Class typically starts with a 15 minute presentation from a group. Several hours of preparation have gone into this 15 minutes, but as there are valuable marks  on offer, it’s worth it. This is followed by a class discussion on the topic. It could last another 15 minutes to an hour depending on the views of the class. The remainder of the 2 hour class, is more theoretical, although there is always a healthy level of contribution from the class, which keeps it engaging.

At 10.30, there’s a quick coffee break, before we do it all again from 11am to 1pm.

At 1pm our “official” college day is finished. Although, that’s when the hard work begins. Throughout the MBA you are assigned a group for continuous assessment. This assessment comes in the form of paper submissions, presentations and simulations. For some subjects, the group projects account for 40% of the marks. As a group, you will have on average one project a week. A project could take 6 to 20 hours per person, depending on its complexity and value.

The afternoon is spent with your group working through these projects. Every group experiences a bad week, in which they might have three projects due. Knowing the pressure the groups face, foundation week is largely focused on how to work as a team.

On a typical day, you aim to leave before 7pm. If your group have a presentation the next morning, that could be 10pm. If you have a quiet week, you might get to leave at 5pm.

Unfortunately your day doesn’t finish there. Once home you have to finish the pre-reading for the next day’s classes. The alternative is that you dedicate your weekend to the week’s pre-reading, in which case you get a few hours off in the evening.

The above cycle repeats itself for three days a week. One day a week dedicated to the long-term initiatives, careers and leadership development. Usually it’s a full day workshop on a specific topic. So far these have included Communication Skills, Team Building, Presentation Skills (extremely valuable), Career Brainstorming, Networking skills to name a few.

The fifth day acts as a buffer for rescheduled classes, networking events and club meetings. However, more often than not it is used for additional team meetings, and we’re grateful for the time to fit another one in.

As you can see, the hours are long. However if you keep your end goal in mind and stay focused, they will fly by. And as soon as you realise you’re doing this work for yourself and not the lecturers, you will enjoy it!

Donal Byrne ~ Full-Time MBA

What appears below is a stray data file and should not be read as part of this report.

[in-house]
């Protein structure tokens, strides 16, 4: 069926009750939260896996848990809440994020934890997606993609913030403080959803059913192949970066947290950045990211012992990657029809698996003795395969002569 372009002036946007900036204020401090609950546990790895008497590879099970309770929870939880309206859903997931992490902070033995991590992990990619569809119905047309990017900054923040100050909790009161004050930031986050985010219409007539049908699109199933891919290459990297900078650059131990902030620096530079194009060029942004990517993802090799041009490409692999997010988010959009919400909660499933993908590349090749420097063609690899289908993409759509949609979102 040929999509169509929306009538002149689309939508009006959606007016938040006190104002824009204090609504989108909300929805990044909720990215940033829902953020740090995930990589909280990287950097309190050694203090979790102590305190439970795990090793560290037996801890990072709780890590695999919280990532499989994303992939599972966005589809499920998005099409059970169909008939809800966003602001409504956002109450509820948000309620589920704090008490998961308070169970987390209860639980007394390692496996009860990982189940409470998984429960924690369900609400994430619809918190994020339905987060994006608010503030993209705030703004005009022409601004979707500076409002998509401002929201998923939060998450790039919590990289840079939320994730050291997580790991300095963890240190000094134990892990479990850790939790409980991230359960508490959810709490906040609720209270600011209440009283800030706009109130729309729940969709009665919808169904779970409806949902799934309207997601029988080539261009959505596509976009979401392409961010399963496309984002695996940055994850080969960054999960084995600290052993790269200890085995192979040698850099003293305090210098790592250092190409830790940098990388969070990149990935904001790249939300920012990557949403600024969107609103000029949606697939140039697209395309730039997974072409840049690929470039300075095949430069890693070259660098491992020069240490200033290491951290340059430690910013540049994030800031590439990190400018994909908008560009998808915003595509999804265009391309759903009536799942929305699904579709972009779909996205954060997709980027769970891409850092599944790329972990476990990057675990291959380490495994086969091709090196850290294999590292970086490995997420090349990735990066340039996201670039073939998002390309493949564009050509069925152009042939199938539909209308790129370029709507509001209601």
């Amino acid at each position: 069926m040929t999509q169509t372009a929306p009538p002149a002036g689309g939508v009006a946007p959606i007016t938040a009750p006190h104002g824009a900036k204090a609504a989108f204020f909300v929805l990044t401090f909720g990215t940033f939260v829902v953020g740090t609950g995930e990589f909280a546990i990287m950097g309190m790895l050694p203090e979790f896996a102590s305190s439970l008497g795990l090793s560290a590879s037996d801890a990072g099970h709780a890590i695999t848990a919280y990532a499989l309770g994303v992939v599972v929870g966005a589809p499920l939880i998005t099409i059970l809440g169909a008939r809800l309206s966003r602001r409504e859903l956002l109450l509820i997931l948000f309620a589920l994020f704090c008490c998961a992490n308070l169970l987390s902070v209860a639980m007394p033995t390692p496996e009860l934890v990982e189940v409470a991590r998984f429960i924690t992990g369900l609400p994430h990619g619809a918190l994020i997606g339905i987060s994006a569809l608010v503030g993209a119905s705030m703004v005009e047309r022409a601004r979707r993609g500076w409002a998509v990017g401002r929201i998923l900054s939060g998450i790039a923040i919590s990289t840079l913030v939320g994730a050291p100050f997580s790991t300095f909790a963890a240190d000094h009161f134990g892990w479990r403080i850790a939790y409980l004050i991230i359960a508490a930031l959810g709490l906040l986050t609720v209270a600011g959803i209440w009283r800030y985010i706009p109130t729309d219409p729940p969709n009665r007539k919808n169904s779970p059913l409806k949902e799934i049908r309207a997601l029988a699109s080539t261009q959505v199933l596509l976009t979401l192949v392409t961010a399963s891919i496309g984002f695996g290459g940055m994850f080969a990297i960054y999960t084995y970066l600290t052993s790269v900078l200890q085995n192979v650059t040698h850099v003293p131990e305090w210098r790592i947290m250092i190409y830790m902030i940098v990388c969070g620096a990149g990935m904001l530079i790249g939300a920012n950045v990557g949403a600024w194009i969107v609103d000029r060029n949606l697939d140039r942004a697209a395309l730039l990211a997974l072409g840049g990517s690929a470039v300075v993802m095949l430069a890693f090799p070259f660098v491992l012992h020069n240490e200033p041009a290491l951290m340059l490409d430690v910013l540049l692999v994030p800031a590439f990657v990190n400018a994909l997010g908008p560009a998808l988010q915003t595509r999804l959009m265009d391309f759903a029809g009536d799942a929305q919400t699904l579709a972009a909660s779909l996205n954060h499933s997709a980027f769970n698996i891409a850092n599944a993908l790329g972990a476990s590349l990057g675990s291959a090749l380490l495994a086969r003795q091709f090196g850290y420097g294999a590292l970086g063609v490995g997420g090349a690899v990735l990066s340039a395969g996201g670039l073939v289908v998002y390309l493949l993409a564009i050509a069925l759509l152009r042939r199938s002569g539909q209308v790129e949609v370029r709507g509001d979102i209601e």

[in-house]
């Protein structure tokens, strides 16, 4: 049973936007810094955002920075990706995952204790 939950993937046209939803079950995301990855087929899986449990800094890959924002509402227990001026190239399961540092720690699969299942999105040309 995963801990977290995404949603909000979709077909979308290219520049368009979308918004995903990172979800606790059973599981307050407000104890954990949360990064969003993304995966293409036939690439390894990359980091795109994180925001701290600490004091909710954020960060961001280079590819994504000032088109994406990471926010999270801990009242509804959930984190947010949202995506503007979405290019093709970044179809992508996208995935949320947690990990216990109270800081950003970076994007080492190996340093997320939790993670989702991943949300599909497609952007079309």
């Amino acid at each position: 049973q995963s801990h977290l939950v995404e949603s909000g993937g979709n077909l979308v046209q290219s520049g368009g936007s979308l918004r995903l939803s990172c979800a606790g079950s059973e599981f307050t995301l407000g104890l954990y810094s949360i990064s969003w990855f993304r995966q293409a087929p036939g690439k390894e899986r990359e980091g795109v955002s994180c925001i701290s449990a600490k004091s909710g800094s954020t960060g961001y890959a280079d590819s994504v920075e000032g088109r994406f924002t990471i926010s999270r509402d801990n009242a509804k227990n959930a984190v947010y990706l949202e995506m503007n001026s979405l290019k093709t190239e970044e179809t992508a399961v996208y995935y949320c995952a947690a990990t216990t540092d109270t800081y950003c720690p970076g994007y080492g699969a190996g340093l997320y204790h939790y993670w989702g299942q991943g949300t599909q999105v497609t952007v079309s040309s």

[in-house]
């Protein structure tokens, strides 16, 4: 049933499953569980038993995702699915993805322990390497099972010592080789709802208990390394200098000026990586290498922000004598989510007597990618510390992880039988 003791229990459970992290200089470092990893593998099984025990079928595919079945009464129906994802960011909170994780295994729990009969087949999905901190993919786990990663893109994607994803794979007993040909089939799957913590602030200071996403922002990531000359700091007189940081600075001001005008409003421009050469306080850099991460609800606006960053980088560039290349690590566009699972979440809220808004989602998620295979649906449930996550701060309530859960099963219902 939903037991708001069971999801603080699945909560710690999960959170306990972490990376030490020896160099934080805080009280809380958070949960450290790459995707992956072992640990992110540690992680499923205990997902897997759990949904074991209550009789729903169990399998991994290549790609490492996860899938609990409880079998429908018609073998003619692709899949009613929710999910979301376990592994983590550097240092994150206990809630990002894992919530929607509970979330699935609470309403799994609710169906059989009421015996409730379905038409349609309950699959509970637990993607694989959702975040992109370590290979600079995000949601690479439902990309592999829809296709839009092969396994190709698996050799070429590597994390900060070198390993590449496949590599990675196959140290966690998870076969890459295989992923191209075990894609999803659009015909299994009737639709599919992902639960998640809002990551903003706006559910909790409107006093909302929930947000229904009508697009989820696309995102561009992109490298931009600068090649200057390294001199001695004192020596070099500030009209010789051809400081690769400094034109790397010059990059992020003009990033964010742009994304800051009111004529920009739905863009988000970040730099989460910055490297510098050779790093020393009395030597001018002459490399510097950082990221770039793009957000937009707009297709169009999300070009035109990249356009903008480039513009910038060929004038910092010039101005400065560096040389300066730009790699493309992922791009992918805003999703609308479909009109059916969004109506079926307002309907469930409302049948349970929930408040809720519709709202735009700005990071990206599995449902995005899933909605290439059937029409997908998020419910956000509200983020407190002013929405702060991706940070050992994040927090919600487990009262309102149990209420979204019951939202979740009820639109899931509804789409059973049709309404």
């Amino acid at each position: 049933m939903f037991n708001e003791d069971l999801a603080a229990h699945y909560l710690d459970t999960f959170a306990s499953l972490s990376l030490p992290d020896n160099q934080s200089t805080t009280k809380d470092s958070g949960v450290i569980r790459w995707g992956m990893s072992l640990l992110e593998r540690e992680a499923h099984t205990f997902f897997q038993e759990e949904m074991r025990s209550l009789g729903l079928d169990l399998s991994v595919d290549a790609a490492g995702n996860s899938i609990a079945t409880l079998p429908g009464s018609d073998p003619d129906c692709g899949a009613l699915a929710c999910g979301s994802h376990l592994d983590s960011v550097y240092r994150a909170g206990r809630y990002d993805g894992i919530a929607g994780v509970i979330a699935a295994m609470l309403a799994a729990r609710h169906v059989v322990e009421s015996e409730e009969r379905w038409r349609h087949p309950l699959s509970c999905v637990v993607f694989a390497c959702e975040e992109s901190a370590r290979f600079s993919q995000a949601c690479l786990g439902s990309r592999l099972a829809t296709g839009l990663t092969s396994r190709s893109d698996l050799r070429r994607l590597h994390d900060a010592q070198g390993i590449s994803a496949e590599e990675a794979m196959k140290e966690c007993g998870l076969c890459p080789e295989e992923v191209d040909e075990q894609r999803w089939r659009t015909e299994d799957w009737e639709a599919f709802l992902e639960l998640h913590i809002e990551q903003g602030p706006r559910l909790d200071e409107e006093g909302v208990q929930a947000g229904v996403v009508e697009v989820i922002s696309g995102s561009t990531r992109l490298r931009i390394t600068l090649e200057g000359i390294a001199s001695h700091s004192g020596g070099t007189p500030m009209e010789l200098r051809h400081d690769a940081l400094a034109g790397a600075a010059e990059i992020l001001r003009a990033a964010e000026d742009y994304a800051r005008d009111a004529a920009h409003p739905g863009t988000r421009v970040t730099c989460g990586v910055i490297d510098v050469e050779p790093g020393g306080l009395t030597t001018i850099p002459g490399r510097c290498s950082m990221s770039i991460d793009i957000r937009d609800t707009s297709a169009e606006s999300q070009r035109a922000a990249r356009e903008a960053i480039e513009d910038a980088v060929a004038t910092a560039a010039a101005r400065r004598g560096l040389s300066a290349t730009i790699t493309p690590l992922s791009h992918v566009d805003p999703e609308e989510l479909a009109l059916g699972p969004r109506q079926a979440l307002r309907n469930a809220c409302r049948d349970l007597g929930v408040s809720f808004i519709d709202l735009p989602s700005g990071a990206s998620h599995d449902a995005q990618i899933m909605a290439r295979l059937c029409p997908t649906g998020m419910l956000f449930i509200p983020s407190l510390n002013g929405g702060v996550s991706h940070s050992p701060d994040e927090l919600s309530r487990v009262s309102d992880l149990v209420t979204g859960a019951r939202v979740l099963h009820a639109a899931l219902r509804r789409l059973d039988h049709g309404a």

The Monte Carlo Simulation, Chicago Real Estate, Modelling Competitions and Creating Sensitivities

video_poster_Logo-a477e8a69564060561d01f9aed01a486

The title covers some of the topics covered in today’s Excel session with Aidan Corbett of Kubicle, and while it wasn’t as exotic as the title sounds, it was another of the practical classes that deliver “real world” practical learning and know-how, as part of the MBA Leadership Development Programme. The challenge with Excel training in the full-time MBA class is that there’s a huge gap in terms of competencies in the class. Some of the class have come from quantitative backgrounds with high levels of expertise in Excel, while others like me, need all the practice that we can get.

Today’s session was a deep-dive into financial modelling and construction of the different elements that make up the models. We were challenged to advise a real-estate investor on his proposed purchase of an apartment in Chicago, along with the construction of a model to base our recommendations on. Besides giving us the practical steps on how to build the model, Aidan explained the processes and steps that make the model flexible and robust. Most importantly however, Aidan explained how this type of exercise feeds into the decision-making process, especially when it comes to advising clients while working in management consultancy.

I spoke to some of my classmates after the session, and despite the big gap in competencies when it comes to proficiency in Excel, it was clear that everyone got something out of the class.

Des Warner ~ Full-Time MBA

Teamwork – The Importance of Resolution

iStock_000026543869Small_banner

I’m one month into the Full-Time MBA experience and my mindset has shifted drastically from what I thought going into this experience. I came in thinking about the grades I wanted to get and courses I wanted to take. I knew that team work would be important but I didn’t give much consideration as to how important it would be and the drastic impact it is having on my overall experience.We spend time in our groups talking about recent classes, discussing cases, talking about the news, project work and brainstorming. Now that is a lot of different types of discussions and takes place for each of our six classes; we spend an astronomical amount of time together. A large part of this programme is teamwork: deliveries you have as a group and learning from your team members sometimes more so from the textbooks and classes you have.onemonth

The Smurfit MBA Programme is structured in such a way that allows you to form deep bonds quicker than you normally would with a work colleague or new friend. This is particularly true with your specific work team (5-6 people) which you deliver each group project with in each of your courses. In addition to the deeper connections, this environment also allows for hard discussions and conflict to arise rapidly; the challenge is to work through and resolve these issues. Resolution is necessary not just because you have multiple deliverables to still get together to try to sweep issues under the rug, it is because these relationships are important for this year, after this year is over and for the rest of your life and career.